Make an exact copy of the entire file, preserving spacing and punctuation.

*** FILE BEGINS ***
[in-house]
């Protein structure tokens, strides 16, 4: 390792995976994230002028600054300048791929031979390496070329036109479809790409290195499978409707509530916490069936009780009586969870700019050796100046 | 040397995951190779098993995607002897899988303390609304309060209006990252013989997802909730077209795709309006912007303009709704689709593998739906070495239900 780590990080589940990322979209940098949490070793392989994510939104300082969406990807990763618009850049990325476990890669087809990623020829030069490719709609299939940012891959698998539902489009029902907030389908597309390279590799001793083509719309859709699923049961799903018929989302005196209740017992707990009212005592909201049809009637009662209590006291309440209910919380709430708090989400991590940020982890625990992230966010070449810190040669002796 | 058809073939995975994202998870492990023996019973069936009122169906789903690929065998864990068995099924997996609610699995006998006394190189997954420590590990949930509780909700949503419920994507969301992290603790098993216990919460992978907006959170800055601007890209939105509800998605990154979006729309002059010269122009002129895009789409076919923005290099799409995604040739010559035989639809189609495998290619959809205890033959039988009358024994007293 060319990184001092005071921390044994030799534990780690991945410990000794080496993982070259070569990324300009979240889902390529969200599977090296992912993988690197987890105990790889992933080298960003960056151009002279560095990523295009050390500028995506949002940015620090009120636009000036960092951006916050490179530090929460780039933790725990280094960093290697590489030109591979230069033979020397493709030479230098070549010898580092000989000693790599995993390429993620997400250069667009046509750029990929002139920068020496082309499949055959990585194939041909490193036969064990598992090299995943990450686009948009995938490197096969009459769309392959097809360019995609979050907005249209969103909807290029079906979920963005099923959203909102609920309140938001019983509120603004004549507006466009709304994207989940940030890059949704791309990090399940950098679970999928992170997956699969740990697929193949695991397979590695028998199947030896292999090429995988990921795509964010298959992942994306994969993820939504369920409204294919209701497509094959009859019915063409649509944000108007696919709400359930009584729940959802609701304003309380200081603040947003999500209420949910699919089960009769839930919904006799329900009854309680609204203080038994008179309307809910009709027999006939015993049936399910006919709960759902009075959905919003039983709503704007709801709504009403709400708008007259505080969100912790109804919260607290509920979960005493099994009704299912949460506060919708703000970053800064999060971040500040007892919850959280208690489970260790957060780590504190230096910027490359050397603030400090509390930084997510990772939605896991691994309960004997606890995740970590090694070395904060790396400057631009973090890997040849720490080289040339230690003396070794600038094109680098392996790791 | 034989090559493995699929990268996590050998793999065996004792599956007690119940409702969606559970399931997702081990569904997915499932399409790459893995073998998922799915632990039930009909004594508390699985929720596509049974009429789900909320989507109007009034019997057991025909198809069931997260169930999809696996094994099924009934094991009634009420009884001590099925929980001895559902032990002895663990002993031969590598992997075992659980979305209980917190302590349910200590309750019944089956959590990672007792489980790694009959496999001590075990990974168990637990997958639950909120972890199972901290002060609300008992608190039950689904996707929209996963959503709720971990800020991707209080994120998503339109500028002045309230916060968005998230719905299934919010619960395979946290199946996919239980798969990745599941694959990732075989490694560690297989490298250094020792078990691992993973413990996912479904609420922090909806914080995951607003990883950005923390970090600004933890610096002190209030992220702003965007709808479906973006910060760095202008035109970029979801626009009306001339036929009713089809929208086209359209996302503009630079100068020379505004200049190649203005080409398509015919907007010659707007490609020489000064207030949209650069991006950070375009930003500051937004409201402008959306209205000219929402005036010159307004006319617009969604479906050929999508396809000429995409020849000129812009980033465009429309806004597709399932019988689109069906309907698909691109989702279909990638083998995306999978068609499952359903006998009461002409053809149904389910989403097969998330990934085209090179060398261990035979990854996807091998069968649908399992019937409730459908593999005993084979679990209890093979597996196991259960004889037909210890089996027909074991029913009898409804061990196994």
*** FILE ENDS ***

[in-house]
């Protein structure tokens, strides 16, 4: 390792995976994230002028600054300048791929031979390496070329036109479809790409290195499978409707509530916490069936009780009586969870700019050796100046 | 040397995951190779098993995607002897899988303390609304309060209006990252013989997802909730077209795709309006912007303009709704689709593998739906070495239900 780590990080589940990322979209940098949490070793392989994510939104300082969406990807990763618009850049990325476990890669087809990623020829030069490719709609299939940012891959698998539902489009029902907030389908597309390279590799001793083509719309859709699923049961799903018929989302005196209740017992707990009212005592909201049809009637009662209590006291309440209910919380709430708090989400991590940020982890625990992230966010070449810190040669002796 | 058809073939995975994202998870492990023996019973069936009122169906789903690929065998864990068995099924997996609610699995006998006394190189997954420590590990949930509780909700949503419920994507969301992290603790098993216990919460992978907006959170800055601007890209939105509800998605990154979006729309002059010269122009002129895009789409076919923005290099799409995604040739010559035989639809189609495998290619959809205890033959039988009358024994007293 060319990184001092005071921390044994030799534990780690991945410990000794080496993982070259070569990324300009979240889902390529969200599977090296992912993988690197987890105990790889992933080298960003960056151009002279560095990523295009050390500028995506949002940015620090009120636009000036960092951006916050490179530090929460780039933790725990280094960093290697590489030109591979230069033979020397493709030479230098070549010898580092000989000693790599995993390429993620997400250069667009046509750029990929002139920068020496082309499949055959990585194939041909490193036969064990598992090299995943990450686009948009995938490197096969009459769309392959097809360019995609979050907005249209969103909807290029079906979920963005099923959203909102609920309140938001019983509120603004004549507006466009709304994207989940940030890059949704791309990090399940950098679970999928992170997956699969740990697929193949695991397979590695028998199947030896292999090429995988990921795509964010298959992942994306994969993820939504369920409204294919209701497509094959009859019915063409649509944000108007696919709400359930009584729940959802609701304003309380200081603040947003999500209420949910699919089960009769839930919904006799329900009854309680609204203080038994008179309307809910009709027999006939015993049936399910006919709960759902009075959905919003039983709503704007709801709504009403709400708008007259505080969100912790109804919260607290509920979960005493099994009704299912949460506060919708703000970053800064999060971040500040007892919850959280208690489970260790957060780590504190230096910027490359050397603030400090509390930084997510990772939605896991691994309960004997606890995740970590090694070395904060790396400057631009973090890997040849720490080289040339230690003396070794600038094109680098392996790791 | 034989090559493995699929990268996590050998793999065996004792599956007690119940409702969606559970399931997702081990569904997915499932399409790459893995073998998922799915632990039930009909004594508390699985929720596509049974009429789900909320989507109007009034019997057991025909198809069931997260169930999809696996094994099924009934094991009634009420009884001590099925929980001895559902032990002895663990002993031969590598992997075992659980979305209980917190302590349910200590309750019944089956959590990672007792489980790694009959496999001590075990990974168990637990997958639950909120972890199972901290002060609300008992608190039950689904996707929209996963959503709720971990800020991707209080994120998503339109500028002045309230916060968005998230719905299934919010619960395979946290199946996919239980798969990745599941694959990732075989490694560690297989490298250094020792078990691992993973413990996912479904609420922090909806914080995951607003990883950005923390970090600004933890610096002190209030992220702003965007709808479906973006910060760095202008035109970029979801626009009306001339036929009713089809929208086209359209996302503009630079100068020379505004200049190649203005080409398509015919907007010659707007490609020489000064207030949209650069991006950070375009930003500051937004409201402008959306209205000219929402005036010159307004006319617009969604479906050929999508396809000429995409020849000129812009980033465009429309806004597709399932019988689109069906309907698909691109989702279909990638083998995306999978068609499952359903006998009461002409053809149904389910989403097969998330990934085209090179060398261990035979990854996807091998069968649908399992019937409730459908593999005993084979679990209890093979597996196991259960004889037909210890089996027909074991029913009898409804061990196994």